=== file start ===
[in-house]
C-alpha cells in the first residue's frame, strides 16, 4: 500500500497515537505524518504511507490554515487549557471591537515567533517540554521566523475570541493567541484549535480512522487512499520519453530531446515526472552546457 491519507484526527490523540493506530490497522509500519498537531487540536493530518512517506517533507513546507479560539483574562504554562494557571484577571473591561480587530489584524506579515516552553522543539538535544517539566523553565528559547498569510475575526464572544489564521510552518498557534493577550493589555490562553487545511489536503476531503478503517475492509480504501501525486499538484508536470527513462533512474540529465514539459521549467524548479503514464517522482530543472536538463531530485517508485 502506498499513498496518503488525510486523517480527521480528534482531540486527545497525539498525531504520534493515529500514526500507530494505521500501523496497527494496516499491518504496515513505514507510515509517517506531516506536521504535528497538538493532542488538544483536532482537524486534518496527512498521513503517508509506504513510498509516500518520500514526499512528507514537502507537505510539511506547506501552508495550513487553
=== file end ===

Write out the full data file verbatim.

[in-house]
C-alpha cells in the first residue's frame, strides 16, 4: 500500500497515537505524518504511507490554515487549557471591537515567533517540554521566523475570541493567541484549535480512522487512499520519453530531446515526472552546457 491519507484526527490523540493506530490497522509500519498537531487540536493530518512517506517533507513546507479560539483574562504554562494557571484577571473591561480587530489584524506579515516552553522543539538535544517539566523553565528559547498569510475575526464572544489564521510552518498557534493577550493589555490562553487545511489536503476531503478503517475492509480504501501525486499538484508536470527513462533512474540529465514539459521549467524548479503514464517522482530543472536538463531530485517508485 502506498499513498496518503488525510486523517480527521480528534482531540486527545497525539498525531504520534493515529500514526500507530494505521500501523496497527494496516499491518504496515513505514507510515509517517506531516506536521504535528497538538493532542488538544483536532482537524486534518496527512498521513503517508509506504513510498509516500518520500514526499512528507514537502507537505510539511506547506501552508495550513487553